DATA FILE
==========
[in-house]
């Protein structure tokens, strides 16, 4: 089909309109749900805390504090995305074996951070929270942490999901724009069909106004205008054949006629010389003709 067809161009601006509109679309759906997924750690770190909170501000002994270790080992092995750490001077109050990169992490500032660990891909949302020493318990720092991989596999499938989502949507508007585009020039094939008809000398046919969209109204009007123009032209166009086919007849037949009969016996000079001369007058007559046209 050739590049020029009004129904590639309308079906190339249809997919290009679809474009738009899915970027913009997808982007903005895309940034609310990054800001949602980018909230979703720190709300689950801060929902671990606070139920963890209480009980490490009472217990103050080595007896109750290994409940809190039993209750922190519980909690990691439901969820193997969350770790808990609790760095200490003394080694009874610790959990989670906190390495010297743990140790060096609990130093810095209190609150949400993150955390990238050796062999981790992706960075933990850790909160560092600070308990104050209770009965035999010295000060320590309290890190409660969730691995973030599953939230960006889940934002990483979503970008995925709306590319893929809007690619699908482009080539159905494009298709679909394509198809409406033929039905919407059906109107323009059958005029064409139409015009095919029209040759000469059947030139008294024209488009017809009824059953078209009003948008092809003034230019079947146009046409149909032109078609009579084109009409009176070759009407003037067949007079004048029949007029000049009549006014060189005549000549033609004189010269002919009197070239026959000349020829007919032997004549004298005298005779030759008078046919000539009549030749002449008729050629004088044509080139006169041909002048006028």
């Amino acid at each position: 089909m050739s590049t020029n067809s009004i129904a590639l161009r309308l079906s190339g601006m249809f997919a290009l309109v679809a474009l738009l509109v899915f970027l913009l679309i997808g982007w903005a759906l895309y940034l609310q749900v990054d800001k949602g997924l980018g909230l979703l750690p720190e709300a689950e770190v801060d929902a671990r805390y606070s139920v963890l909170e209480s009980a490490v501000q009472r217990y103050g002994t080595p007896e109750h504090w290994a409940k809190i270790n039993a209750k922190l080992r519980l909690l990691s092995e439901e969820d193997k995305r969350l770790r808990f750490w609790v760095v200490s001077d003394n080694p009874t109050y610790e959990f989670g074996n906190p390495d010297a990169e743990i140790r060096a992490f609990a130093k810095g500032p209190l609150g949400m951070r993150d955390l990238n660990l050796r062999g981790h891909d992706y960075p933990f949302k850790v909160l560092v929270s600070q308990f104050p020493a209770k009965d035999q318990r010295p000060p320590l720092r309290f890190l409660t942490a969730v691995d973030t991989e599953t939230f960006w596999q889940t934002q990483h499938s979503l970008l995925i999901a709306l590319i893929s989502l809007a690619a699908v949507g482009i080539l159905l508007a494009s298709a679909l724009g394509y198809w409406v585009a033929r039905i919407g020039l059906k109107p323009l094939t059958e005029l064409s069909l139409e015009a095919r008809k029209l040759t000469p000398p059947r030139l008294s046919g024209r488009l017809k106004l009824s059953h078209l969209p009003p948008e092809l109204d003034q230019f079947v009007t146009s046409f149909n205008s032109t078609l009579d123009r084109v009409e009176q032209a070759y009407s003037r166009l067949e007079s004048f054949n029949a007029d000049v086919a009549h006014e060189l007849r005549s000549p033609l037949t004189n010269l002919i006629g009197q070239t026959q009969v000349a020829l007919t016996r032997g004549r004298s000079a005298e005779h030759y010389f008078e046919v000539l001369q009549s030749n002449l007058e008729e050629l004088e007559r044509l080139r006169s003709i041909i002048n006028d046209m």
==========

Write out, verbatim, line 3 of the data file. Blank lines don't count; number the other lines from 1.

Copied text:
């Amino acid at each position: 089909m050739s590049t020029n067809s009004i129904a590639l161009r309308l079906s190339g601006m249809f997919a290009l309109v679809a474009l738009l509109v899915f970027l913009l679309i997808g982007w903005a759906l895309y940034l609310q749900v990054d800001k949602g997924l980018g909230l979703l750690p720190e709300a689950e770190v801060d929902a671990r805390y606070s139920v963890l909170e209480s009980a490490v501000q009472r217990y103050g002994t080595p007896e109750h504090w290994a409940k809190i270790n039993a209750k922190l080992r519980l909690l990691s092995e439901e969820d193997k995305r969350l770790r808990f750490w609790v760095v200490s001077d003394n080694p009874t109050y610790e959990f989670g074996n906190p390495d010297a990169e743990i140790r060096a992490f609990a130093k810095g500032p209190l609150g949400m951070r993150d955390l990238n660990l050796r062999g981790h891909d992706y960075p933990f949302k850790v909160l560092v929270s600070q308990f104050p020493a209770k009965d035999q318990r010295p000060p320590l720092r309290f890190l409660t942490a969730v691995d973030t991989e599953t939230f960006w596999q889940t934002q990483h499938s979503l970008l995925i999901a709306l590319i893929s989502l809007a690619a699908v949507g482009i080539l159905l508007a494009s298709a679909l724009g394509y198809w409406v585009a033929r039905i919407g020039l059906k109107p323009l094939t059958e005029l064409s069909l139409e015009a095919r008809k029209l040759t000469p000398p059947r030139l008294s046919g024209r488009l017809k106004l009824s059953h078209l969209p009003p948008e092809l109204d003034q230019f079947v009007t146009s046409f149909n205008s032109t078609l009579d123009r084109v009409e009176q032209a070759y009407s003037r166009l067949e007079s004048f054949n029949a007029d000049v086919a009549h006014e060189l007849r005549s000549p033609l037949t004189n010269l002919i006629g009197q070239t026959q009969v000349a020829l007919t016996r032997g004549r004298s000079a005298e005779h030759y010389f008078e046919v000539l001369q009549s030749n002449l007058e008729e050629l004088e007559r044509l080139r006169s003709i041909i002048n006028d046209m």